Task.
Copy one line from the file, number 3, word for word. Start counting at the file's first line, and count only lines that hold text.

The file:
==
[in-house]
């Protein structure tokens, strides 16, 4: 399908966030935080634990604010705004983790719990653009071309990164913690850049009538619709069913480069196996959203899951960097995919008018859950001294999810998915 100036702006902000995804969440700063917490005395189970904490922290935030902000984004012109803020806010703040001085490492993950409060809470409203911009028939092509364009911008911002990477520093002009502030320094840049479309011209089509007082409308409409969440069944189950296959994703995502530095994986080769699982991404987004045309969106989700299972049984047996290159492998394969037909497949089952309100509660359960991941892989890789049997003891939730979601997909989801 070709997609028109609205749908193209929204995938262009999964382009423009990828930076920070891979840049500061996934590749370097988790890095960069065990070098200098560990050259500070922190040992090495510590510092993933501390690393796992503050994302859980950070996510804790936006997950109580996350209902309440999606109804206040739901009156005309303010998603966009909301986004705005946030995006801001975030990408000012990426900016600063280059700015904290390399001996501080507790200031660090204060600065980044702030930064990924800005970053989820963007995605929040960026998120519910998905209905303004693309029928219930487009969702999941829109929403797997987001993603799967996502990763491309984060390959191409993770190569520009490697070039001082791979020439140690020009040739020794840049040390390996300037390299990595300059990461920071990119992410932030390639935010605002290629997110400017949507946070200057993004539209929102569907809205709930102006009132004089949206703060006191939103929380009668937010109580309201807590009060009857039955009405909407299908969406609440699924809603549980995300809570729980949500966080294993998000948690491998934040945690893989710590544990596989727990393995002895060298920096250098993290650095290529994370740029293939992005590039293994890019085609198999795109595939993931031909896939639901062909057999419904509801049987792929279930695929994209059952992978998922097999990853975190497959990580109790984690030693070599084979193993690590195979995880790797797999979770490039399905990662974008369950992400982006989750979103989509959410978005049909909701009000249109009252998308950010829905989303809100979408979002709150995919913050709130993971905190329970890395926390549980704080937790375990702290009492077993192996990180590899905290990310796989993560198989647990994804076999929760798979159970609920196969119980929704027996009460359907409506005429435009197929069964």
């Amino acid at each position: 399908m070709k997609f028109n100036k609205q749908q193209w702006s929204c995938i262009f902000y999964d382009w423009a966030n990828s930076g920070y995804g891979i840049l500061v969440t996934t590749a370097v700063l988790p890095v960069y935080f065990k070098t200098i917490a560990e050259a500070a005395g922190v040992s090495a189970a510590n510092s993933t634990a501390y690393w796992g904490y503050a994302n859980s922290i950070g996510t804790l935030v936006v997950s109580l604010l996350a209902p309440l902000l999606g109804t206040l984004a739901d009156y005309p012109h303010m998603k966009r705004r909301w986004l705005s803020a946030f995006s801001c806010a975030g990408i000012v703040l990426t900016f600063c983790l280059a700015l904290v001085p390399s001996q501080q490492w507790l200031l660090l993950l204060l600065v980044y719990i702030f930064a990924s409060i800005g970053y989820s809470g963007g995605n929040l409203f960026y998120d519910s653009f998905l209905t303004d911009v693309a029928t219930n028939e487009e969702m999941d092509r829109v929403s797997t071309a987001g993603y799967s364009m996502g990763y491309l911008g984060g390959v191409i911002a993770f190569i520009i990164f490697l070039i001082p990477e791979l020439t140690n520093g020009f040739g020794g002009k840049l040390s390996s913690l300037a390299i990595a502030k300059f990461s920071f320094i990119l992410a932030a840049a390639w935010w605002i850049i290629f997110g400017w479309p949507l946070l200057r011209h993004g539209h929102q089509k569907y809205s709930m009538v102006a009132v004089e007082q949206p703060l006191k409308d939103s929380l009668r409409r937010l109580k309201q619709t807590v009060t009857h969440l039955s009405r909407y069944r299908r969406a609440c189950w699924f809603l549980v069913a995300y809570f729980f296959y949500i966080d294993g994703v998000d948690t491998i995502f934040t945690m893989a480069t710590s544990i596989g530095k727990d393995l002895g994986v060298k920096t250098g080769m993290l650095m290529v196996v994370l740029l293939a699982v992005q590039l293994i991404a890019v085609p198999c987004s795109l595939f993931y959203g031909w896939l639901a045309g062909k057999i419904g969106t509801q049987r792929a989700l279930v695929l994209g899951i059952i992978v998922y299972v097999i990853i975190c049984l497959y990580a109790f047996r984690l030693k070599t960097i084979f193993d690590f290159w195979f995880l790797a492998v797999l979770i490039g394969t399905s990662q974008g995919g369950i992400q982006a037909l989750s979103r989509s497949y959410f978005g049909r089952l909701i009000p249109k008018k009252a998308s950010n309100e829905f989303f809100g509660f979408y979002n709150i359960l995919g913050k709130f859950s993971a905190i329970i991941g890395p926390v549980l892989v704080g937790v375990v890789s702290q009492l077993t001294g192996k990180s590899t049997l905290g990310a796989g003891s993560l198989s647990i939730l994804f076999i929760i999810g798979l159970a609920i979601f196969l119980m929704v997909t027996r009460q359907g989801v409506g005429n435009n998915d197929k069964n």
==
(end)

């Amino acid at each position: 399908m070709k997609f028109n100036k609205q749908q193209w702006s929204c995938i262009f902000y999964d382009w423009a966030n990828s930076g920070y995804g891979i840049l500061v969440t996934t590749a370097v700063l988790p890095v960069y935080f065990k070098t200098i917490a560990e050259a500070a005395g922190v040992s090495a189970a510590n510092s993933t634990a501390y690393w796992g904490y503050a994302n859980s922290i950070g996510t804790l935030v936006v997950s109580l604010l996350a209902p309440l902000l999606g109804t206040l984004a739901d009156y005309p012109h303010m998603k966009r705004r909301w986004l705005s803020a946030f995006s801001c806010a975030g990408i000012v703040l990426t900016f600063c983790l280059a700015l904290v001085p390399s001996q501080q490492w507790l200031l660090l993950l204060l600065v980044y719990i702030f930064a990924s409060i800005g970053y989820s809470g963007g995605n929040l409203f960026y998120d519910s653009f998905l209905t303004d911009v693309a029928t219930n028939e487009e969702m999941d092509r829109v929403s797997t071309a987001g993603y799967s364009m996502g990763y491309l911008g984060g390959v191409i911002a993770f190569i520009i990164f490697l070039i001082p990477e791979l020439t140690n520093g020009f040739g020794g002009k840049l040390s390996s913690l300037a390299i990595a502030k300059f990461s920071f320094i990119l992410a932030a840049a390639w935010w605002i850049i290629f997110g400017w479309p949507l946070l200057r011209h993004g539209h929102q089509k569907y809205s709930m009538v102006a009132v004089e007082q949206p703060l006191k409308d939103s929380l009668r409409r937010l109580k309201q619709t807590v009060t009857h969440l039955s009405r909407y069944r299908r969406a609440c189950w699924f809603l549980v069913a995300y809570f729980f296959y949500i966080d294993g994703v998000d948690t491998i995502f934040t945690m893989a480069t710590s544990i596989g530095k727990d393995l002895g994986v060298k920096t250098g080769m993290l650095m290529v196996v994370l740029l293939a699982v992005q590039l293994i991404a890019v085609p198999c987004s795109l595939f993931y959203g031909w896939l639901a045309g062909k057999i419904g969106t509801q049987r792929a989700l279930v695929l994209g899951i059952i992978v998922y299972v097999i990853i975190c049984l497959y990580a109790f047996r984690l030693k070599t960097i084979f193993d690590f290159w195979f995880l790797a492998v797999l979770i490039g394969t399905s990662q974008g995919g369950i992400q982006a037909l989750s979103r989509s497949y959410f978005g049909r089952l909701i009000p249109k008018k009252a998308s950010n309100e829905f989303f809100g509660f979408y979002n709150i359960l995919g913050k709130f859950s993971a905190i329970i991941g890395p926390v549980l892989v704080g937790v375990v890789s702290q009492l077993t001294g192996k990180s590899t049997l905290g990310a796989g003891s993560l198989s647990i939730l994804f076999i929760i999810g798979l159970a609920i979601f196969l119980m929704v997909t027996r009460q359907g989801v409506g005429n435009n998915d197929k069964n």